Your website reflects your business: some are big; some are small; some are modern and some take more traditional approaches.
Microenterprises (1-9 staff) might outsource their website altogether while small enterprises (10-50 staff) may only have one or two contributors to their website. Medium (50-250 staff) and large (250+ staff) enterprises often have whole teams and even various departments contributing to their overall web content. It’s the larger organization attitude which often throw up digital inclusion issues as the different teams have different training and understanding around what affects inclusion.
Marketing and communications teams
These teams are likely to be the main contributors to your digital content. It is the responsibility of the marketing team to drive awareness of your business, more unique traffic to your site, encourage interaction and engagement among your customers, and ultimately drive leads and sales. The communications team differ slightly in that they are accountable for the brand and public image of the company. Depending on the size, structure and culture of the organization, these two teams may cross over in their remit. They might even sit under the IT department, though this is becoming rarer. Marketing and communications teams will post product, service, information, news, blogs and more to websites. It is critical that they know the best practice for creating inclusive content.
HR and intranet for staff training and support
In some companies the communications team mentioned above also manage internal news within the company, however, most organizations leave this responsibility to their HR staff, as they are the ones who most frequently need to communicate with employees. As many companies include training and support portals on their intranets, it would be good practise to make these areas inclusive, not just for any users living with disabilities, but as an example. The irony wouldn’t be lost if you had training on inclusion which wasn’t inclusive itself.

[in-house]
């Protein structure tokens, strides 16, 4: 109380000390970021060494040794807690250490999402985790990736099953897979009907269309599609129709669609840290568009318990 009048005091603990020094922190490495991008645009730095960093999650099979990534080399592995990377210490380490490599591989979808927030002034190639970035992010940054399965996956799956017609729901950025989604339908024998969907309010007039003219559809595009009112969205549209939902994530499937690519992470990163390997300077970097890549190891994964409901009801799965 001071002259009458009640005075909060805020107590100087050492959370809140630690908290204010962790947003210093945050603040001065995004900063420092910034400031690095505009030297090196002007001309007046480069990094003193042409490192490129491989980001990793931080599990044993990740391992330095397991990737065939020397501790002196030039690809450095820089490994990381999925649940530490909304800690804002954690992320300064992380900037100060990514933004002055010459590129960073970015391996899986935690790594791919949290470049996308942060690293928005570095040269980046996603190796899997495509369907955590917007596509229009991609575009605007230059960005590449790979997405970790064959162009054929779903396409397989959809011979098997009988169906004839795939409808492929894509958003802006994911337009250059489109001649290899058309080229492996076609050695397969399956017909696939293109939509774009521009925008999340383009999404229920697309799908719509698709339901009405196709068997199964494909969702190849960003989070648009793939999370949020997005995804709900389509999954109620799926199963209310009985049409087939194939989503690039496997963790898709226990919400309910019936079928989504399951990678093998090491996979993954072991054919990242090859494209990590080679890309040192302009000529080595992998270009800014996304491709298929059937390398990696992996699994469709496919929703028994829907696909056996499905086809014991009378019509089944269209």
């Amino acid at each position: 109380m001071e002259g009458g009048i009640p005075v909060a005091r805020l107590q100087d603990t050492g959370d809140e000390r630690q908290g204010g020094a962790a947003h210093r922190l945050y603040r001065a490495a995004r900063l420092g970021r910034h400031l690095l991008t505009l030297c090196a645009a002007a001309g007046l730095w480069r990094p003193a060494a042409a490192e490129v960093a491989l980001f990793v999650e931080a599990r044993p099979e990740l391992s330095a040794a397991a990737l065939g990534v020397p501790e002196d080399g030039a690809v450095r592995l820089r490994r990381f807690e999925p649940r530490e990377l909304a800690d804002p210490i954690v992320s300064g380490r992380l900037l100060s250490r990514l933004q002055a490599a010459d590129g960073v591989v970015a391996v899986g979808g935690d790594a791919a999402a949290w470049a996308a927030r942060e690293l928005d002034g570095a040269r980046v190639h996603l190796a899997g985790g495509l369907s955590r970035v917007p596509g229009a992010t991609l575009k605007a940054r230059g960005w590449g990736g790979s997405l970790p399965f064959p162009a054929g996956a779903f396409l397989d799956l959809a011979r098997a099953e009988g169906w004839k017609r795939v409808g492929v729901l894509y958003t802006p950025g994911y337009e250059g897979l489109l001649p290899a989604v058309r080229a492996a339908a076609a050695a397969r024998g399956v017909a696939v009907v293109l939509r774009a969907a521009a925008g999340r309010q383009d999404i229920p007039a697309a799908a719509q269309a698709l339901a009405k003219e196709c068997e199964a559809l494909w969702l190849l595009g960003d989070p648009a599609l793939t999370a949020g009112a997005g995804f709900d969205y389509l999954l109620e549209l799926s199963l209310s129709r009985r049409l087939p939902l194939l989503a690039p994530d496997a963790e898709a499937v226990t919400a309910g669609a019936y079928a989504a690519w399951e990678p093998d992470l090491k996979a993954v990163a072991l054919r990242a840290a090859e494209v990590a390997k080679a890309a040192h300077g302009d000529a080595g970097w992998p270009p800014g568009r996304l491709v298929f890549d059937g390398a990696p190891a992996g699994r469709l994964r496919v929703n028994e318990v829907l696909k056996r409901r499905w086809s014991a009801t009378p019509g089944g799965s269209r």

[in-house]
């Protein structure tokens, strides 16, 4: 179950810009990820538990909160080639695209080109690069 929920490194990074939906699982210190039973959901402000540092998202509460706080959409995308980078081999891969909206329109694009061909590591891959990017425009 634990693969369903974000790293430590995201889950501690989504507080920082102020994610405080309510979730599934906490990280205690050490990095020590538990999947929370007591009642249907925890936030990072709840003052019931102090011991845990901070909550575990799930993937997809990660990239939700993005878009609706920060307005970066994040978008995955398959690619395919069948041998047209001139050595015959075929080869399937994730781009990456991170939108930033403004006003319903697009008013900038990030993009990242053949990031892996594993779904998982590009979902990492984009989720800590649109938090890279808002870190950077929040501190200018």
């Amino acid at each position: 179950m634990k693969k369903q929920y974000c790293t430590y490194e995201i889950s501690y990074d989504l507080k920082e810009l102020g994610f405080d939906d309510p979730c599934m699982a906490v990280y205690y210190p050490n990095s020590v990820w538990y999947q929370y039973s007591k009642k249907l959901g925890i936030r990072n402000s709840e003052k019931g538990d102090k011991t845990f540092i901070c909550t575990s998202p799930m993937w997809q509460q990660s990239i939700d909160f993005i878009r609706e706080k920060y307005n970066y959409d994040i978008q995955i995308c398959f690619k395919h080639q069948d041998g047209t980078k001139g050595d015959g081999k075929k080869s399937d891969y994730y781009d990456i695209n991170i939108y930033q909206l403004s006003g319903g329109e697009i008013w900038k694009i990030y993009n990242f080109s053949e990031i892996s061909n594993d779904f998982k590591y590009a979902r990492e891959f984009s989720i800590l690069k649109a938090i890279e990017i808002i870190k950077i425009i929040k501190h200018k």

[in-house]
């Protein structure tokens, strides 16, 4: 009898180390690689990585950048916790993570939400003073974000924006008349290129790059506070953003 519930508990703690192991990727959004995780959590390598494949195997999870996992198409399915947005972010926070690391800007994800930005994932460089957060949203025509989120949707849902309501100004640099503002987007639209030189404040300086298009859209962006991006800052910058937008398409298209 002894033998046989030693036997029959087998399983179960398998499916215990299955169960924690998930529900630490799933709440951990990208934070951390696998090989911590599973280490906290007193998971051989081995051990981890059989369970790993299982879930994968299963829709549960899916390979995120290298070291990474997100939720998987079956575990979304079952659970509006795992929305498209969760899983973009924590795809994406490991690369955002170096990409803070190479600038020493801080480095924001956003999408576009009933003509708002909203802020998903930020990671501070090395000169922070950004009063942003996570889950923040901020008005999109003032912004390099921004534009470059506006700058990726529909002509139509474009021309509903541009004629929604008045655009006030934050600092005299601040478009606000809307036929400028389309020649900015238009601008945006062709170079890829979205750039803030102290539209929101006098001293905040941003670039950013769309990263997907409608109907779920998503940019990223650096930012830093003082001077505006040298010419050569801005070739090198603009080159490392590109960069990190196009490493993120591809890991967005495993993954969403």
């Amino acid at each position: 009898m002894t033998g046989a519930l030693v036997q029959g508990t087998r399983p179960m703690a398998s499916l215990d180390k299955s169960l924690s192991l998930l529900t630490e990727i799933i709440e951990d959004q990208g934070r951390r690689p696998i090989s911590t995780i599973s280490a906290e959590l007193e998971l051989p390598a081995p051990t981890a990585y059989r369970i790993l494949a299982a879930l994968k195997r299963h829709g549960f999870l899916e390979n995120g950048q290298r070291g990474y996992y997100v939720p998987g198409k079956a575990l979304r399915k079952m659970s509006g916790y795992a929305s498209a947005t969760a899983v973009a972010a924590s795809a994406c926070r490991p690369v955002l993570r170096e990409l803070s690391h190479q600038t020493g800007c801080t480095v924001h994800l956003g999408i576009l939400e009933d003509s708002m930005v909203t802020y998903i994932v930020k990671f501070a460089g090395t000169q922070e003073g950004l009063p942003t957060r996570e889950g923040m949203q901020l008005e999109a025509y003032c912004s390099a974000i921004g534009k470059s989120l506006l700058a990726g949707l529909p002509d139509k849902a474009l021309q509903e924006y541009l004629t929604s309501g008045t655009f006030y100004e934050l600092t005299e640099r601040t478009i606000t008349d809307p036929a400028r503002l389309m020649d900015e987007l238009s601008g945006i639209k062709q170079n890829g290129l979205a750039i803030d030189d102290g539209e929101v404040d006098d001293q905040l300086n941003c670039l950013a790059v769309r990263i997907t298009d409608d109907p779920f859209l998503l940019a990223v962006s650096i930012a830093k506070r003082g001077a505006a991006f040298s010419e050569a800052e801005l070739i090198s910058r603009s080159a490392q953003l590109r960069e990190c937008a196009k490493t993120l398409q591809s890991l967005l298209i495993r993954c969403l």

Procurement and suppliers
Depending on your business size and situation, procurement and products are usually managed by specialist staff. A food service company may have thousands of products available to order, categorizing them down into meat, groceries, beverage, and non-food items, and having separate teams looking after each area, makes sense. Each of these teams will be responsible for procuring and sourcing their respective goods, and ensuring they are represented correctly online is part of their remit. Some of the main issues can be with the images and links used on product listing pages, and are major stumbling blocks when it comes to inclusion, so such teams will also need to be continuously trained in the latest methods.
Third party integrations
Third party integrations might sound like the sort of thing only software providers and technology companies need to be concerned about. Any integration can cause issues when it comes to inclusion, widgets, apps and payment portals. These features need to be just as inclusive as the rest of your content, and it can be difficult to manage them based on who has the relationship with the company providing the integration.
Legal team policies and statements
There are certain rules and regulations that every employer needs to follow and be aware of. There are many legal documents and statement pages you’ll find on most website covering everything from accessibility statements to terms and conditions, and even anti-slavery policies. These pieces of content are usually the responsibility of legal professionals or representatives within a company. It’s just as important that these staff members have the same level of training and continuous development when it comes to inclusion.
With so many potential contributors to your digital content, it’s clear why organisations are at risk of non-compliance and litigation. Try the Sitemorse Check to see how inclusive your website is, there’s no data collection or forms, it’s free and only takes 30 seconds.